Internal migration and energy poverty in South Africa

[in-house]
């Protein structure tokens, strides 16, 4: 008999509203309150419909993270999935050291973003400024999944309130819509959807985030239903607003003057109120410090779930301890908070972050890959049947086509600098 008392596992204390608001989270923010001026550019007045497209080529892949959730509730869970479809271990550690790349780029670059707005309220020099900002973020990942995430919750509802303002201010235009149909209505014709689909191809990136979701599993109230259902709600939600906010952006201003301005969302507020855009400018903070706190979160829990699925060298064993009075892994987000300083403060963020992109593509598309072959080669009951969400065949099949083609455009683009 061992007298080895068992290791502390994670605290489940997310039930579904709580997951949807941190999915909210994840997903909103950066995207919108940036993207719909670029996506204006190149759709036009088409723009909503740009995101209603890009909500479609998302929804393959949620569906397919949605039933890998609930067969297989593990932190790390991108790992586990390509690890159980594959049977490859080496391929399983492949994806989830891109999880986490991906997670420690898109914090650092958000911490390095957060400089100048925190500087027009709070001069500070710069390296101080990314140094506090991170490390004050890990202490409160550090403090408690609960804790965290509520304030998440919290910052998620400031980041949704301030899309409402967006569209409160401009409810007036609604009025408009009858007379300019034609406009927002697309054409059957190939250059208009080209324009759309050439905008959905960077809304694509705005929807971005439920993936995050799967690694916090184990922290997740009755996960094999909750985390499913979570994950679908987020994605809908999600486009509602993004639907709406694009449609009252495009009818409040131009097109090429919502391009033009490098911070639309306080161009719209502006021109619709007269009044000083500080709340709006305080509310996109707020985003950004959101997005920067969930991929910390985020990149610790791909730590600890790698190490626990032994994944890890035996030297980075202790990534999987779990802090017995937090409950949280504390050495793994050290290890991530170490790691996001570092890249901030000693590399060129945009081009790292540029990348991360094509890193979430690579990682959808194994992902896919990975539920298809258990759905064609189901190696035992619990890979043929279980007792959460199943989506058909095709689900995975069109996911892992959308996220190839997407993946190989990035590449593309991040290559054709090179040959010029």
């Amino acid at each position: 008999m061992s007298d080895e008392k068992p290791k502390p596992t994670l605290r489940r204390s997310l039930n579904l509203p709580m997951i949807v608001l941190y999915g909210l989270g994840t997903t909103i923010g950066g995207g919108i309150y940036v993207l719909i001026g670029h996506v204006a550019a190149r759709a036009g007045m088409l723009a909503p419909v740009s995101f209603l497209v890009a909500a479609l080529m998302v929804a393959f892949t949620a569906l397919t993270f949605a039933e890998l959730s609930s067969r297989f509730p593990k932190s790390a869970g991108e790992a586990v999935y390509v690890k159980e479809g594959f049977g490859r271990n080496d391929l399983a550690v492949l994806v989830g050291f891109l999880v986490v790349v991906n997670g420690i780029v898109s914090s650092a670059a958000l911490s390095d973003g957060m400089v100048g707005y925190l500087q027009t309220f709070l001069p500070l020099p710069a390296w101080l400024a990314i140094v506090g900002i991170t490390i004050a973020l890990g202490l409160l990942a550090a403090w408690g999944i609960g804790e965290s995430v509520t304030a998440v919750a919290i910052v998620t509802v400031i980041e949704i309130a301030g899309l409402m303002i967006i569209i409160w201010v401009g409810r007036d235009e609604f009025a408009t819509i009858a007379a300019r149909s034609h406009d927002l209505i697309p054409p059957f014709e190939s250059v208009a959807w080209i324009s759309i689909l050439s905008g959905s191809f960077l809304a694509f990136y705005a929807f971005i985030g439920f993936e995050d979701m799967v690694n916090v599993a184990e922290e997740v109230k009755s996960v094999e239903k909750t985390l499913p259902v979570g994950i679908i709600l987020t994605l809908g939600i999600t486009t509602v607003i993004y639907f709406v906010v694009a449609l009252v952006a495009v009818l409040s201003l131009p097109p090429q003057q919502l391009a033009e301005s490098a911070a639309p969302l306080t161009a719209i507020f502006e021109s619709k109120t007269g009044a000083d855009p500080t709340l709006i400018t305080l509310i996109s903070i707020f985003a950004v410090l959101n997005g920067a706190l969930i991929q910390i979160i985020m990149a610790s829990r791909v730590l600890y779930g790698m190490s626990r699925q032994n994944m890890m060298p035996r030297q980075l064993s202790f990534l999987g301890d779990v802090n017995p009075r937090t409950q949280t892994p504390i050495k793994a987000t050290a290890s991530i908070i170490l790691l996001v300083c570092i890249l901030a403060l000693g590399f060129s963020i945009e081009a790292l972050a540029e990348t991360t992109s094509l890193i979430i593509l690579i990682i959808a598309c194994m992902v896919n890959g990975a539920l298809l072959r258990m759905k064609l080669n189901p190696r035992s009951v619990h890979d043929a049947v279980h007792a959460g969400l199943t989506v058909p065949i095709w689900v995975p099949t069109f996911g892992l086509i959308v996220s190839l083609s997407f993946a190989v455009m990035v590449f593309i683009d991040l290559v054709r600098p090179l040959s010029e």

Despite recent progress, energy poverty remains pervasive in Sub-Saharan Africa (SSA). This challenge is generally more severe in rural areas. However, rapid urbanization adds a significant challenge to often under-capacitated urban local authorities that struggle to provide services to new urban dwellers. In the case of South Africa and other SSA countries, this has resulted in a proliferation of under-serviced informal urban settlements on the urban periphery, where a lack of energy access is compounded by a lack of access to other services and job opportunities, resulting in sites of concentrated and multidimensional deprivation. This paper presents the first analysis of the relationship between rural-urban migration and energy poverty in South Africa, and to the authors’ knowledge in Africa, using a nationally representative panel dataset. Using a difference in differences approach, energy poverty changes for both migrants and non-migrants is tracked over a ten-year period. It is found that, on average, moving to urban areas results in reductions in energy poverty for migrants themselves, with especially dramatic reductions in the use of traditional cooking fuels. However, roughly one in five new urban arrivals moves into informal shack dwellings where the gains from migration are negligible from an energy poverty perspective, given the rapid increase in grid access and access to electrical appliances taking place in South African rural areas.